French Polynesia is very expensive, but if you are already there, thanks to a stopover of your airplane, it's well worth to explore the South Pazific for a couple of days, and it's still posible without a mortgage. I spent 160,- € for 9 days, visiting Bora Bora and Mo'orea (and even went to the internet for 9,- €). Although very famous, Tahiti, is not the Pazific Paradise with white beaches and turquais blue water. Tahiti is the biggest island of French Polynesia and therefor the economical and political center. If you would like to see the beauty of French Polynesia, it makes sence to leave Pape'ete as soons as possible, and to explore islands like Bora Bora and Mo'orea. The cheapest way to do so is by boat. While Mo'orea is well seviced by passanger ferries, you have to take a cargo boat to Bora Bora. I have no idea about the cost for transport on the islands, beause I travelled by bicycle, but the le trucks are not to expesive. Restaurants are expensive and so selfcatering can save quite you a lot of money (baguettes are cheap at around 50,- CFP). The hostel and the two campgrounds following later have a kitchen. You may get a free guidebooklet with nice maps for the islands from the Tourist Information (I saw some of the guides in the campgrounds, and there they used the short versions of the names (CF, F, ...) for the places of interest and accomodation)


Curreny: CFP: 1,- € = 119,- CFP (fixed exchange rate with €) (1190,- CFP = 10,- €)

TAHITI, PAPE'ETE:
Accomodation: Chez Fifi  (CF): Tel.: 826330  2300,- CFP p.Pers. in dormitory
Small hostel straight across the airport. Just cross the carpark, turn right and walk until the end of it. On the other side of the main road is a small road going uphill. Follow this road for about 100m and you'll find the hostel on your left side.
Shopping: Supermarche Campingon on main road from airpirt to the city center. Market in city center
Ferryboat to Bora Bora:
The Cargo Vessel VAEANU sails to Borao Bora (Papeete - Huahine, Raita, Tahaan, Bora Bora). The trip takes around 19 hours and you can sleep on the the wooden deck. (no seats, or restaurant, but toilet and a shower).
Departure Papeete:             Monday, Wednesday, Friday all at 5pm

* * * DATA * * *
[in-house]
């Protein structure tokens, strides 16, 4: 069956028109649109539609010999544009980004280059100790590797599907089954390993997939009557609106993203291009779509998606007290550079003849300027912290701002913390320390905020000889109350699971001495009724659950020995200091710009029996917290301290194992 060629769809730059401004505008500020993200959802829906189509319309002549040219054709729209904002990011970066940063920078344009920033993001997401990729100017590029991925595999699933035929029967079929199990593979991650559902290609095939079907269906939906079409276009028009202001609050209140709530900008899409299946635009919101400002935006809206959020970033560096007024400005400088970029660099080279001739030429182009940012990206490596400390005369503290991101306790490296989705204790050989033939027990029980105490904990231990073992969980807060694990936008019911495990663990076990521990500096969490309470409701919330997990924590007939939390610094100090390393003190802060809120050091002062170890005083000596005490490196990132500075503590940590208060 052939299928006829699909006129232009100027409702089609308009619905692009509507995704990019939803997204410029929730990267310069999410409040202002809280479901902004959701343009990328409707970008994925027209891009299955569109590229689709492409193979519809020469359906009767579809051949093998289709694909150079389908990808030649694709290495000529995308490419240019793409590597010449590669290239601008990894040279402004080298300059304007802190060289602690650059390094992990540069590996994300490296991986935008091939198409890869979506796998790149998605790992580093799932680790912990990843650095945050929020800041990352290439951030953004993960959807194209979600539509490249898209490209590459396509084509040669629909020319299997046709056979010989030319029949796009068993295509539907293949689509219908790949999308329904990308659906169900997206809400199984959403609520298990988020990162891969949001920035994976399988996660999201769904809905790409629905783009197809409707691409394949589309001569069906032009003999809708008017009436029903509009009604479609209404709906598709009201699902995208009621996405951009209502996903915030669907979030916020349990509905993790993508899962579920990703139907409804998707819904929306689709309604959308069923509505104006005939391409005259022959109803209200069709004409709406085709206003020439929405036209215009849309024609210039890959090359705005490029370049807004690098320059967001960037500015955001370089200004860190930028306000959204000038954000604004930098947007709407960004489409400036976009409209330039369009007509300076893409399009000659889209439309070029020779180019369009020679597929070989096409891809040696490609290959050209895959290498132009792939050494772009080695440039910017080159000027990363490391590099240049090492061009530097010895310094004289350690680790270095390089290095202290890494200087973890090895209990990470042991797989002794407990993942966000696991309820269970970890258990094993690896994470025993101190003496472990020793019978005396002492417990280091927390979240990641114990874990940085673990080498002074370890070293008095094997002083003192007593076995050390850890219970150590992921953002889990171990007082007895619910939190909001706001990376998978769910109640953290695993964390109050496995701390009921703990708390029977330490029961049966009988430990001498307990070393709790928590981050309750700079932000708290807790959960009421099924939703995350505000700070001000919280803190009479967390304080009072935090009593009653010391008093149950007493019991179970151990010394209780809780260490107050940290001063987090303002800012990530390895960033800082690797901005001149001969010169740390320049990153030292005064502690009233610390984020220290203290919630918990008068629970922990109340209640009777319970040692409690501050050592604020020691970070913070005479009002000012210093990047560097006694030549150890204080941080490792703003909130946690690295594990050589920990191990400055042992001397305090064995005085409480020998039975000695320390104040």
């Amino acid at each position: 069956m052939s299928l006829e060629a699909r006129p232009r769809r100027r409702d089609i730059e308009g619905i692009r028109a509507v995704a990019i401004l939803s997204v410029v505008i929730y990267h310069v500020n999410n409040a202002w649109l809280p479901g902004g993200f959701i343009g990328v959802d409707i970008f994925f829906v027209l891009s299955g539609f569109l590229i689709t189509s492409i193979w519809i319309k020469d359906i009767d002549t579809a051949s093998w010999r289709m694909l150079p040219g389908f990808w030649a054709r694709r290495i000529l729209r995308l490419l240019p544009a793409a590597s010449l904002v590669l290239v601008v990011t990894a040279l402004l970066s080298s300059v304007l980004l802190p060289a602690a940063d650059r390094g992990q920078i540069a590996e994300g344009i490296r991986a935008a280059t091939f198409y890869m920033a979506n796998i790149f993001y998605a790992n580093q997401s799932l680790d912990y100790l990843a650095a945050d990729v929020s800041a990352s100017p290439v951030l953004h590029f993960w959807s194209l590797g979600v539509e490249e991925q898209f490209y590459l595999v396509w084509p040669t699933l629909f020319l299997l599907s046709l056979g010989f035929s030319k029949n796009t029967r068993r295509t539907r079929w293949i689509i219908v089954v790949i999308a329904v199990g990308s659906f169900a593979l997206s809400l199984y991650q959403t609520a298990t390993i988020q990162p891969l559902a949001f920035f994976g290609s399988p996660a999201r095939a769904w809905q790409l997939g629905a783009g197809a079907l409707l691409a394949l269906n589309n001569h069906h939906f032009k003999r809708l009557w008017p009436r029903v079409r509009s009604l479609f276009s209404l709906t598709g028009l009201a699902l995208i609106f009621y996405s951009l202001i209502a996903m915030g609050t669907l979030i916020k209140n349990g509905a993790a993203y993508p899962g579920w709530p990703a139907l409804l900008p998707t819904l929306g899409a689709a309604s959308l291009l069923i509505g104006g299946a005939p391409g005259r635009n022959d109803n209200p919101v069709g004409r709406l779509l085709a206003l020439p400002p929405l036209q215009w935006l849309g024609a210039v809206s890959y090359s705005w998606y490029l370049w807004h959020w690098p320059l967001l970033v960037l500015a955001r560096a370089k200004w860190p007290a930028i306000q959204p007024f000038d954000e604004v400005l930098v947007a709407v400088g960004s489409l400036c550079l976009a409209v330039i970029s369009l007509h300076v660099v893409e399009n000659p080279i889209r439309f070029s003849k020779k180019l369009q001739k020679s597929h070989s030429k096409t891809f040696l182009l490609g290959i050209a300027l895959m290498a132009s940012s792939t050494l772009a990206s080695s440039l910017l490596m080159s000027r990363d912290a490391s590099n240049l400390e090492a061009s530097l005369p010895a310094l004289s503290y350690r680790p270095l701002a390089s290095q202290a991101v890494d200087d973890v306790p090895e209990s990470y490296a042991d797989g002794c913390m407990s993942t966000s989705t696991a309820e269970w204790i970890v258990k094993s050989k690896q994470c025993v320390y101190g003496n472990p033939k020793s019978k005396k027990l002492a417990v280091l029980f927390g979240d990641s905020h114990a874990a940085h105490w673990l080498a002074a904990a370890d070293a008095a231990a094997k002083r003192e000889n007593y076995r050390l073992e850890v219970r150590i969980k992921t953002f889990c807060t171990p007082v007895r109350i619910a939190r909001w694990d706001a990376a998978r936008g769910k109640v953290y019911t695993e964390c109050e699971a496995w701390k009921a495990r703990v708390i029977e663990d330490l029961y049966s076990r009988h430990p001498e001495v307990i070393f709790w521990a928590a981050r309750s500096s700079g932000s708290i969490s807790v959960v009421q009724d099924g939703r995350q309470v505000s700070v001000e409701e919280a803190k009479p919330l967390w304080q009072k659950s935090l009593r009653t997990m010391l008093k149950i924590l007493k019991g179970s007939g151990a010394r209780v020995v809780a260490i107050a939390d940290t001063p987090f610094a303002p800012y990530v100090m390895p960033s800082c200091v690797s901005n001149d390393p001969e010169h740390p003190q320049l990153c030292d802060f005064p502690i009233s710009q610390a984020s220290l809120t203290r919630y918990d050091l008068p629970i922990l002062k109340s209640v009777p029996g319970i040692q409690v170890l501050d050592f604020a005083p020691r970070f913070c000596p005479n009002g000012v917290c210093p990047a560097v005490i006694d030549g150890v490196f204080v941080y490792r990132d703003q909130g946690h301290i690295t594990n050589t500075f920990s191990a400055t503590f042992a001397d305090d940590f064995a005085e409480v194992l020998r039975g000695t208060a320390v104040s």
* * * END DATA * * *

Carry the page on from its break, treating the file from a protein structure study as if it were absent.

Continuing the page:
Departure Bora Bora:          Tuesday, Thursday in the afternoon, and Sunday at 8am
Costs about:                        2200,- CFP p.Pers. and 700,- CFP for a bike, (one way)
Office and Terminal in Papeete on Motu Uta (le truck no. 3 from town hall). Terminal on Bora Bora  (F). I took the Sunday morning boat back to Papeete which was really great, because I sailed the whole day through the islands (Huahine, Raita, Tahaan, Bora Bora), an experience many people have to pay a lot of money for. The only disadvantage is, that you then arrive in the middle of the night in Papeete.
Ferryboats to Moorea: The Ferryboats to Mo'orea leave many times a day from about 6am to about 5pm. The trip takes 30mins to 1h depending on the boat. Costs about: 900,- CFP p.Pers. and around 100,- CFP for the bike, (one way). The ferry terminal in Pape'ete is close to the tourist information.

BORA BORA:
World famous Lagoon Island with nice beaches. I especially enjoyed the great color of the water! Beautiful public beach with amazing blue water just west of Matira Point (MP). Nice Beach with some Palms (for shade) in the same bay but on the side towards Hotel Bora Bora at Raitihi Point., (RP). Quite good snorkeling here.
Some Hotels have dancing performances and you can see then if you buy a drink at the bar.
Accomodation: Camping Ado (I hope this was the name) (CA), a very basic camping place in Anau on the east coast of Bora Bora 1000,- CFP p.Pers. You can borrow one of their bikes for free (at least that's what a French guy did. I don't know if they always give you the bike for free)

MO'OREA:
Mo'orea is also a beautiful island, although the colour of the water is not as amazing as around Bora Bora. On the north coast is the beautiful Cooks Bay (CB), where the movie"Munity on the Bounty" was filmed. I went to Hauru Point (HP) in the northwest of Mo'orea. The area is good for snorkeling and you can swim to Motu Fareaone (MF), a nice island just a couple of hundred meters offshore (watch the current!!!). There are huge big rays around. Some of them are nearly tame and come to investigate you, which was a great experience for me. Look for moving "shadows" in the shallow sandy waters.
Accomodation: Camping Chez Nelson (CCN): well maintained with nice kitchen. 1200,- CFP p.Pers. straight on the beach! They also have dorm beds, rooms and bungalows but I don't know the prices.